Additionally, some muscle relaxants may have anticholinergic properties, meaning that they can block the action of acetylcholine, a neurotransmitter that helps to stimulate salivary gland activity. When acetylcholine is blocked, saliva production is decreased, which can lead to dry mouth.

Pain medications

Opioids and other pain medications can cause dry mouth as a side effect. One of the ways in which pain medications can cause dry mouth is by affecting the nervous system. Pain medications such as opioids, which are commonly used to treat moderate to severe pain, can interfere with the autonomic nervous system, which controls various bodily functions, including salivary gland activity. This can lead to decreased saliva production and dry mouth.

Another way in which pain medications can cause dry mouth is by affecting the composition of saliva. Some pain medications, such as nonsteroidal anti-inflammatory drugs (NSAIDs), can change the viscosity or thickness of saliva, making it more difficult to swallow and causing a sensation of dryness in the mouth.

Additionally, some pain medications can cause dehydration, which can also lead to dry mouth. This is especially true for pain medications that are associated with nausea or vomiting, as these symptoms can cause a person to lose fluids and become dehydrated.

Anti-Parkinson’s medications

Drugs used to treat Parkinson’s disease, such as levodopa and carbidopa, can cause dry mouth as a common side effect. These drugs can interfere with the normal functioning of the salivary glands, which normally produce saliva to keep the mouth moist.

Levodopa is converted into dopamine, which is responsible for the regulation of the autonomic nervous system, which controls glandular secretions, among other things. Dopamine agonists also affect the autonomic nervous system and can cause a decrease in production and release of saliva. Dry mouth can be a bothersome side effect of Parkinson’s medications, as it can make it difficult to eat, speak, and swallow comfortably.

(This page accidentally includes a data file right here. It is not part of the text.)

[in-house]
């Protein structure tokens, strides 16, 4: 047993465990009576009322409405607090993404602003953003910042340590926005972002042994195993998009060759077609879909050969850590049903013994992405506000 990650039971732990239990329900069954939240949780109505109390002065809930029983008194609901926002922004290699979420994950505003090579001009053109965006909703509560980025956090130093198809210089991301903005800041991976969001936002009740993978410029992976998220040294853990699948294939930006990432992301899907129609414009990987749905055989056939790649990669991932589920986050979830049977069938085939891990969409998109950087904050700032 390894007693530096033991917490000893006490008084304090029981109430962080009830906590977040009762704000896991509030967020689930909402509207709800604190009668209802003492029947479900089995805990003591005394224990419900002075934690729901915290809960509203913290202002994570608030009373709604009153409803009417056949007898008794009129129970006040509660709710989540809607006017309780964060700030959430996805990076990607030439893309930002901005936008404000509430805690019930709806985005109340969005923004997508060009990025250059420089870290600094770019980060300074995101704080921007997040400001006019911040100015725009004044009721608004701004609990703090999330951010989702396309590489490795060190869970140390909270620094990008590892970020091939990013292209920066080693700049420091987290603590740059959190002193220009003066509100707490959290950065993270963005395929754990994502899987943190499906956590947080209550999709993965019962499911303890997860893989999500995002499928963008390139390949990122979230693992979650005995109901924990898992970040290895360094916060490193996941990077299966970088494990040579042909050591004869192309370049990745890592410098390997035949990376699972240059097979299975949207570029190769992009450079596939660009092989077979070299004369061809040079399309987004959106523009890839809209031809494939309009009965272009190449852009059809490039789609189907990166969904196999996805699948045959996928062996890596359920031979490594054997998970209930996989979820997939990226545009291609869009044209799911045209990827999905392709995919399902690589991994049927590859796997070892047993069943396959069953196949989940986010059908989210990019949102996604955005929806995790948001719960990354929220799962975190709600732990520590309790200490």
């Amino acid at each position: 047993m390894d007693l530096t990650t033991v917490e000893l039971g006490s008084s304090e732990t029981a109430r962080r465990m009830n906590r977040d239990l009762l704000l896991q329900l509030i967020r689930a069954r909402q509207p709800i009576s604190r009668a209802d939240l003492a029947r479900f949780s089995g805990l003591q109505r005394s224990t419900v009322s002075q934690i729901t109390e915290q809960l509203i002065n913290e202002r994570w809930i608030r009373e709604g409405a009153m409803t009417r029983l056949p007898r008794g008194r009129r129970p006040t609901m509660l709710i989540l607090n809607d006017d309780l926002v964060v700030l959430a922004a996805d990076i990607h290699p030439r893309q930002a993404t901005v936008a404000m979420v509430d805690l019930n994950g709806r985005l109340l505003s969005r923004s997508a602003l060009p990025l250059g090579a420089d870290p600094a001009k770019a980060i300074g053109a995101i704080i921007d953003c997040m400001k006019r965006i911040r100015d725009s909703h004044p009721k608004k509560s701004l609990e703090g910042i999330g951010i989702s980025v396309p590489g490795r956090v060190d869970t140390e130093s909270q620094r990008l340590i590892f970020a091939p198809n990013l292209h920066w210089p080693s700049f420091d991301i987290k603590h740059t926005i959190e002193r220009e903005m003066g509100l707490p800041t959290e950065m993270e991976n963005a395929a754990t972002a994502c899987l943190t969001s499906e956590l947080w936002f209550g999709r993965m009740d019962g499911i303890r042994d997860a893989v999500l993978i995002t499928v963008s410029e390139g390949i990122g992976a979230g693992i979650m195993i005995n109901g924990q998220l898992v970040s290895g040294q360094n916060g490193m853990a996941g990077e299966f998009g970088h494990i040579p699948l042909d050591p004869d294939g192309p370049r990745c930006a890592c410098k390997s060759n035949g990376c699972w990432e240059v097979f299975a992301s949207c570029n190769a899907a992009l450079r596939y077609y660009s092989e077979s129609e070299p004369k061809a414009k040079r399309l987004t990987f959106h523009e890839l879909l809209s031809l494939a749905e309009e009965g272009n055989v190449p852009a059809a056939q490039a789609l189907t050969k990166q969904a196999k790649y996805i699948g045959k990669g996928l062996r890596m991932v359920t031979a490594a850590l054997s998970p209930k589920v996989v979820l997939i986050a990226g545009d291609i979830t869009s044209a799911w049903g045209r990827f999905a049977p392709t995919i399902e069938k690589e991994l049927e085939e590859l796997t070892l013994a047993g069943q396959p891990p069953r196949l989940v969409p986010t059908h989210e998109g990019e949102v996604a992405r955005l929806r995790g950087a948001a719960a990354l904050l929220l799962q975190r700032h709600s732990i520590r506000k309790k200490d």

Chemotherapy drugs

 Many chemotherapy drugs can cause dry mouth as a side effect, which can lead to other oral health problems such as tooth decay and gum disease. Chemotherapy drugs can cause dry mouth through a number of mechanisms. One of the primary ways in which chemotherapy drugs cause dry mouth is by damaging the salivary glands, which are responsible for producing saliva.

Chemotherapy drugs can damage the cells in the salivary glands that produce saliva, leading to a decrease in saliva production. This can result in a dry, sticky feeling in the mouth, difficulty swallowing or speaking, and an increased risk of oral infections.

In addition, some chemotherapy drugs can also affect the nerves that control the salivary glands, further reducing saliva production. Finally, chemotherapy drugs can cause inflammation of the mucous membranes in the mouth, which can also contribute to a dry mouth.

How To Prevent Drug-Induced Dry Mouth

If you are undergoing chemotherapy treatment or taking medications that can cause dry mouth, there are several steps you can take to prevent or minimize dry mouth:

1.        Stay hydrated: Drinking plenty of water and other non-sugary fluids can help keep your mouth moist and prevent dry mouth.

2.        Use sugar-free gum or candy: Chewing on sugar-free gum or sucking on sugar-free candy can stimulate saliva production and keep your mouth moist.

3.        Avoid caffeine and alcohol: Both caffeine and alcohol can contribute to dehydration and exacerbate dry mouth symptoms.

4.        Avoid tobacco: Smoking or using other tobacco products can worsen dry mouth symptoms and increase the risk of oral health problems.

5.        Use a humidifier: Sleeping with a humidifier in your bedroom can help add moisture to the air and prevent dry mouth symptoms.

6.        Practice good oral hygiene: Brushing your teeth and tongue at least twice a day and flossing daily can help prevent oral health problems that can be caused by dry mouth.

7.        Talk to your healthcare provider: Your healthcare provider may be able to adjust your medication dosage or switch you to a different medication that is less likely to cause dry mouth.

By taking these steps, you can help prevent or manage drug-induced dry mouth and maintain good oral health during your treatment.


Dr. Oche Otorkpa PG Cert, MPH, PhD

Dr. Oche is a seasoned Public Health specialist who holds a post graduate certificate in Pharmacology and Therapeutics, an MPH, and a PhD both from Texila American University. He is a member of the International Society of Substance Use Professionals and a Fellow of the Royal Society for Public Health in the UK. He authored two books: "The Unseen Terrorist," published by AuthorHouse UK, and "The Night Before I Killed Addiction."